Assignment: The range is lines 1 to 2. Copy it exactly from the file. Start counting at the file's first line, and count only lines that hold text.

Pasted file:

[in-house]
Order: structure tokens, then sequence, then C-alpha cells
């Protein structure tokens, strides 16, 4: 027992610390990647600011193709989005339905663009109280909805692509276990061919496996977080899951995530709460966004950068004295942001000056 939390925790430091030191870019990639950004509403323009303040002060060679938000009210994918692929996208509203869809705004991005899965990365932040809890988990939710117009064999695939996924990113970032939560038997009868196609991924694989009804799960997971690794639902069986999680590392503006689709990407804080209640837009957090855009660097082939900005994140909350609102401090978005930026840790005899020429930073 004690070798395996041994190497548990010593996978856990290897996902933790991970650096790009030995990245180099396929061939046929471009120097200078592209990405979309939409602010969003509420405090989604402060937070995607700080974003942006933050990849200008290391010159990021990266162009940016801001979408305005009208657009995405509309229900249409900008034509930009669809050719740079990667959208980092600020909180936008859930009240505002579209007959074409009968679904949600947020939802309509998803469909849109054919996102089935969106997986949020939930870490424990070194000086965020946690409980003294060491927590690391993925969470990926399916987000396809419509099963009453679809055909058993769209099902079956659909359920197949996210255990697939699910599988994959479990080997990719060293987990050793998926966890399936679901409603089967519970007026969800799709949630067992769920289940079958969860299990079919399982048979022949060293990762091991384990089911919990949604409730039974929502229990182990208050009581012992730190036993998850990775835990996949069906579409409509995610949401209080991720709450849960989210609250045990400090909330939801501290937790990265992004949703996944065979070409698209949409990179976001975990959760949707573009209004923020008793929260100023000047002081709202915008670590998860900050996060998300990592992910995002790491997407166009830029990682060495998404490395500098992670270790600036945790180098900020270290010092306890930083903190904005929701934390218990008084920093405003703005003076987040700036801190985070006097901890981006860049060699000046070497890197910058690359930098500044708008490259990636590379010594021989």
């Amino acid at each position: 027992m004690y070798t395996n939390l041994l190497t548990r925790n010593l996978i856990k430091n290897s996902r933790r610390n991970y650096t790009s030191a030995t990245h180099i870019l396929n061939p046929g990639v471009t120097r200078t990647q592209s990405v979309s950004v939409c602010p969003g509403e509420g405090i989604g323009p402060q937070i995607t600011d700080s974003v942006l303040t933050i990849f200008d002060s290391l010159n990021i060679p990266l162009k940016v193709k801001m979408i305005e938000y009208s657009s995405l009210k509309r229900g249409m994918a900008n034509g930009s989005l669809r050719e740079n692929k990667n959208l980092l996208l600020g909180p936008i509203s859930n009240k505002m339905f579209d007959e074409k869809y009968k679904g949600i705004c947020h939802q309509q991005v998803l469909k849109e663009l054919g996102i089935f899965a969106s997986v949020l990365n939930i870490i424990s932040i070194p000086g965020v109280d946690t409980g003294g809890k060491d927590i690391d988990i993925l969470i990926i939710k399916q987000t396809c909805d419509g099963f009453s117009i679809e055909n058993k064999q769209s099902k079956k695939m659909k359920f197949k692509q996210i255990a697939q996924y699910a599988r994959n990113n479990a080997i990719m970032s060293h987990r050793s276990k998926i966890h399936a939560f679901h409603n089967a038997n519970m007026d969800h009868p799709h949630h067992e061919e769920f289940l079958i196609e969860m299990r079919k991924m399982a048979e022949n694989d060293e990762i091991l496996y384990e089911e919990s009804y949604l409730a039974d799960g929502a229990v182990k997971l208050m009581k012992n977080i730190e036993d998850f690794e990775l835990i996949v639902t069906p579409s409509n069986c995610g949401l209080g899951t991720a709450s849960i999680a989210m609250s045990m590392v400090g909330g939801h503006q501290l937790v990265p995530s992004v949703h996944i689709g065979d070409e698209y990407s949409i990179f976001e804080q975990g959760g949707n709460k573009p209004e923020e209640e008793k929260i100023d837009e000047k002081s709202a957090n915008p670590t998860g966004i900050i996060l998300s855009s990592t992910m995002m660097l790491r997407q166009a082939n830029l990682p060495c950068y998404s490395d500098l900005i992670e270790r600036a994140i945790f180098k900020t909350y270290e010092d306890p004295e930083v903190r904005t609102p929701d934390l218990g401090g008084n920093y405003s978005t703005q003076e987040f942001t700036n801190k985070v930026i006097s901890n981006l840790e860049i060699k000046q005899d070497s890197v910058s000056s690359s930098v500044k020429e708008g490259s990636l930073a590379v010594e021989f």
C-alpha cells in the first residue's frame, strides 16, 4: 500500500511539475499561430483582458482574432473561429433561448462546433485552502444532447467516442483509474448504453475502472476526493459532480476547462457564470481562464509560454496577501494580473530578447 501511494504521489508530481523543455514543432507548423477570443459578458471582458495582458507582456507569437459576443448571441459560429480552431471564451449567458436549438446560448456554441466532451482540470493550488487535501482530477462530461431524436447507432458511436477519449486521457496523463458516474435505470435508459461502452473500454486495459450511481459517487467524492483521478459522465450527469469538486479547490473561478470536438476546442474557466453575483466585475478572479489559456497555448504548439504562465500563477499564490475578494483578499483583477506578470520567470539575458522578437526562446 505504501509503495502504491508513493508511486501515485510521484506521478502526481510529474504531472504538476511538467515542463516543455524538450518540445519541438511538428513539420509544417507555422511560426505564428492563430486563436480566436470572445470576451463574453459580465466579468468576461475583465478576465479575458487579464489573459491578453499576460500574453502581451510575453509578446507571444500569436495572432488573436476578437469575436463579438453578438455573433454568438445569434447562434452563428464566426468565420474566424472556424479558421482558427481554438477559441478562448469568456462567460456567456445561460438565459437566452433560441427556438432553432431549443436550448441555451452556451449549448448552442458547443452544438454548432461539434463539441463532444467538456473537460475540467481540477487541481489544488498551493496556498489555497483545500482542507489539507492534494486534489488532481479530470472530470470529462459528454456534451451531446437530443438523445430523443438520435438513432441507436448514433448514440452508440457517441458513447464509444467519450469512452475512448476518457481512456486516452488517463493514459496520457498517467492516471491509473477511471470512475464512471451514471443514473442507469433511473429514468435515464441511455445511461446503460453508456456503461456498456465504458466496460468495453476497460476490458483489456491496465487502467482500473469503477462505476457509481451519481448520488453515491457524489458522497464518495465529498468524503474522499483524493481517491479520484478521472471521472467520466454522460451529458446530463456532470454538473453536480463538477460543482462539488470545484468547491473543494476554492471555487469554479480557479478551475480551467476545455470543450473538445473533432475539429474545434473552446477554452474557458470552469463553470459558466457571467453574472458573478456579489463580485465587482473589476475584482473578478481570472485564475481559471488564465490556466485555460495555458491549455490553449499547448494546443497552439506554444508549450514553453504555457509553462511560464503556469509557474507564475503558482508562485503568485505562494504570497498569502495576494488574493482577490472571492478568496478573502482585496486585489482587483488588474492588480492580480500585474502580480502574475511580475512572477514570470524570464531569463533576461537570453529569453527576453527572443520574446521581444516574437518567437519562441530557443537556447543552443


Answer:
[in-house]
Order: structure tokens, then sequence, then C-alpha cells